Taiwan News, Staff Writer
2014-05-20 05:52 PM
The outspoken physician first faces an opinion-poll race against Democratic Progressive Party lawmaker Yao Wen-chih, who defeated two fellow party members to win the first phase of the selection process for opposition candidate in the November 29 election. The second phase includes a poll between Ko and Yao to see who is the strongest candidate to face ruling Kuomintang nominee Sean Lien.
Ko said Tuesday that more than 100 people had volunteered for openings on his campaign team which he announced on May 16. The volunteers could find work in his departments for news, publicity, Internet, policies, activities and civil affairs.
While there was no age limit, young people were welcome, Ko said, adding that those without working experience could join in to be led at first with campaigners with more experience. The move would allow younger people to break through if they showed enough enthusiasm and idealism, he said.
He denied actively recruiting participants in the Sunflower Movement which occupied the Legislative Yuan from March 18 to April 10 to protest against the services trade pact with China. If members of that movement came to register, they would be welcome, but he was not seeking them out specifically, Ko said.
Candidates for the jobs on the Ko campaign were asked to show up for interviews on May 24, while those hoping to work as spokesperson would have to prepare a three-minute speech, reports said.
The physician would apparently start recording his first TV campaign ads on Wednesday, reports said. The ads would cover about 30 issues and would be gradually broadcast over the next weeks.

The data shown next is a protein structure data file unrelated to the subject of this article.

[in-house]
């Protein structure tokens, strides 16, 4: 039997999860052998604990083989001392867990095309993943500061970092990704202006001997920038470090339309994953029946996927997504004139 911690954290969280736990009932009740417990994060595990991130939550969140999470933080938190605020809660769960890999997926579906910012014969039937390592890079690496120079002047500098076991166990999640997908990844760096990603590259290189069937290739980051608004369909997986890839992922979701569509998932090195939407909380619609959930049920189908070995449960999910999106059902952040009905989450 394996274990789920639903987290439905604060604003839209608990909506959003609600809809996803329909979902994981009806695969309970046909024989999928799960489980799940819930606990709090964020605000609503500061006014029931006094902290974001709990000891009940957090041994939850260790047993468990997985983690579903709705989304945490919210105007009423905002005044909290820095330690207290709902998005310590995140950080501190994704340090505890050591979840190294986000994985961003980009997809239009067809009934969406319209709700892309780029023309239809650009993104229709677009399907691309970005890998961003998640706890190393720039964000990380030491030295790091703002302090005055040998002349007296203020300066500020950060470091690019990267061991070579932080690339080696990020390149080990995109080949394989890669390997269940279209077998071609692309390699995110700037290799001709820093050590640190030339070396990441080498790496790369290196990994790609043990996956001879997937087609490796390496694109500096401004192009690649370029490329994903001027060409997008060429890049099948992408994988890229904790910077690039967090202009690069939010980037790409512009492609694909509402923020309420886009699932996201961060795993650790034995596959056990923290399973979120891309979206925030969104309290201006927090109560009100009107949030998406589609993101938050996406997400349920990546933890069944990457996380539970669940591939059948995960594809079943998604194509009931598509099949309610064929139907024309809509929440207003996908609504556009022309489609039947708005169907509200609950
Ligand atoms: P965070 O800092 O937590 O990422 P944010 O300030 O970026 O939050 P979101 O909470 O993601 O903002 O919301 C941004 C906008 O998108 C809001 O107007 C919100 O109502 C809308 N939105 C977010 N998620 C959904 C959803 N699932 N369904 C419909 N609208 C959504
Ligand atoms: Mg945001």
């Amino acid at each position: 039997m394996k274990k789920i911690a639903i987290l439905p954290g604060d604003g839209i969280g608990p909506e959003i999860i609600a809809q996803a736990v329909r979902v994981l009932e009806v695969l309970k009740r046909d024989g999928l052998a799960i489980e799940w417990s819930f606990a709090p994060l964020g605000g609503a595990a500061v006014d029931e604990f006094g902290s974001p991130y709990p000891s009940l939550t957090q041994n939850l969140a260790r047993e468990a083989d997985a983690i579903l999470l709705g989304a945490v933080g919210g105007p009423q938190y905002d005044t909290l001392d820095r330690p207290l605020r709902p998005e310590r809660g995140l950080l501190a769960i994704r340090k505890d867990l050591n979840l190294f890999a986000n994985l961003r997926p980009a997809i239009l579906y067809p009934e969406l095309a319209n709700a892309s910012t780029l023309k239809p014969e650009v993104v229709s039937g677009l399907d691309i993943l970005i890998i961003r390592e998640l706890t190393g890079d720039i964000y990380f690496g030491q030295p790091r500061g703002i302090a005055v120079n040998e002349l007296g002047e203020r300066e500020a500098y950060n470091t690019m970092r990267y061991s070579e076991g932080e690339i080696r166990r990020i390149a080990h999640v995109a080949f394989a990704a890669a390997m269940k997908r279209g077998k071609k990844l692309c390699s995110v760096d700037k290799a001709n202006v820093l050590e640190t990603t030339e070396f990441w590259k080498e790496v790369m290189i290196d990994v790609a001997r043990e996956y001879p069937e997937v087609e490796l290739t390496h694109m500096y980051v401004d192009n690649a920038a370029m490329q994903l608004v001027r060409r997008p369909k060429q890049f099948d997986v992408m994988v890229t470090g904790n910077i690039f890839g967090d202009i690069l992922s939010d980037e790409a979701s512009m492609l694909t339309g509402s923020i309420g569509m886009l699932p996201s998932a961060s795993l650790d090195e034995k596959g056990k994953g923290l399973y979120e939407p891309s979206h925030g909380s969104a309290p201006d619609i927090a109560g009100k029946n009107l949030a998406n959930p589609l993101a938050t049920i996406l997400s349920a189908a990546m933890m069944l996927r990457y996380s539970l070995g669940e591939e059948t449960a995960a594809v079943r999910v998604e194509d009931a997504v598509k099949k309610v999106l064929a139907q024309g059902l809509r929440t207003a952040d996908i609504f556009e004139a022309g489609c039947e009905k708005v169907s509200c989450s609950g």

Ko said that his biggest asset was his neutrality. As a member of no political party, he would not be tied down by factions and could seek the support of all parties, he said. His refusal to join the DPP in order to seek the opposition nomination provoked verbal attacks from senior members of that party, including former Vice President Annette Lu. She withdrew from the first stage of the selection process just days before Yao defeated attorney Wellington Koo and lawmaker Hsu Tain-tsair.
On the KMT side of the campaign, media personality Clara Chou reached an agreement with Lien to drop a case against her. She had accused the KMT candidate of having traveled to China in support of the Top Pot bakery chain, which was accused of making false claims to sell its products.
Lien denied the allegation, though he had said he had taken the stage with Top Pot investors in Taiwan. In return for dropping her accusations about Lien in China, the politician agreed to abandon demands for compensation, reports said Tuesday.